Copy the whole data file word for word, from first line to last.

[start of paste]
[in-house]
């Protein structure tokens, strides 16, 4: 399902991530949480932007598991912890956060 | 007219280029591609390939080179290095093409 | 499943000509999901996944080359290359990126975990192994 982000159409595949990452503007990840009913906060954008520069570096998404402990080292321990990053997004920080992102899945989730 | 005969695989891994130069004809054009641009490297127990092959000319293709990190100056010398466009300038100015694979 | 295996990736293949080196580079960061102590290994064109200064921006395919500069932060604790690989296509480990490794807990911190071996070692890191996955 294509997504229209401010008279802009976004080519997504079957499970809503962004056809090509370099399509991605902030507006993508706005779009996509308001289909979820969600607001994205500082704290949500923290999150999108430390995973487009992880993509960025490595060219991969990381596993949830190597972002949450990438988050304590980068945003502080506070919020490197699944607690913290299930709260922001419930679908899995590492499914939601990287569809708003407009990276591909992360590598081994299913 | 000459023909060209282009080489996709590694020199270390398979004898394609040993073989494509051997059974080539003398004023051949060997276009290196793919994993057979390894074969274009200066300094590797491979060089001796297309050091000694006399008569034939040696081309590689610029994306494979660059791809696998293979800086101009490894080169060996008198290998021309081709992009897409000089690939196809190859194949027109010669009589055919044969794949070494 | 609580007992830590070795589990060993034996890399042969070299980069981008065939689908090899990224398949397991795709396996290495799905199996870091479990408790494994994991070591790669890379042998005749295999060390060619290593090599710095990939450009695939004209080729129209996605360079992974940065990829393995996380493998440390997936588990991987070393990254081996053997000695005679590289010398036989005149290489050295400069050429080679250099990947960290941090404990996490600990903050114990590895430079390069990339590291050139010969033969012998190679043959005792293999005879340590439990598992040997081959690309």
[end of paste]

[in-house]
């Protein structure tokens, strides 16, 4: 399902991530949480932007598991912890956060 | 007219280029591609390939080179290095093409 | 499943000509999901996944080359290359990126975990192994 982000159409595949990452503007990840009913906060954008520069570096998404402990080292321990990053997004920080992102899945989730 | 005969695989891994130069004809054009641009490297127990092959000319293709990190100056010398466009300038100015694979 | 295996990736293949080196580079960061102590290994064109200064921006395919500069932060604790690989296509480990490794807990911190071996070692890191996955 294509997504229209401010008279802009976004080519997504079957499970809503962004056809090509370099399509991605902030507006993508706005779009996509308001289909979820969600607001994205500082704290949500923290999150999108430390995973487009992880993509960025490595060219991969990381596993949830190597972002949450990438988050304590980068945003502080506070919020490197699944607690913290299930709260922001419930679908899995590492499914939601990287569809708003407009990276591909992360590598081994299913 | 000459023909060209282009080489996709590694020199270390398979004898394609040993073989494509051997059974080539003398004023051949060997276009290196793919994993057979390894074969274009200066300094590797491979060089001796297309050091000694006399008569034939040696081309590689610029994306494979660059791809696998293979800086101009490894080169060996008198290998021309081709992009897409000089690939196809190859194949027109010669009589055919044969794949070494 | 609580007992830590070795589990060993034996890399042969070299980069981008065939689908090899990224398949397991795709396996290495799905199996870091479990408790494994994991070591790669890379042998005749295999060390060619290593090599710095990939450009695939004209080729129209996605360079992974940065990829393995996380493998440390997936588990991987070393990254081996053997000695005679590289010398036989005149290489050295400069050429080679250099990947960290941090404990996490600990903050114990590895430079390069990339590291050139010969033969012998190679043959005792293999005879340590439990598992040997081959690309």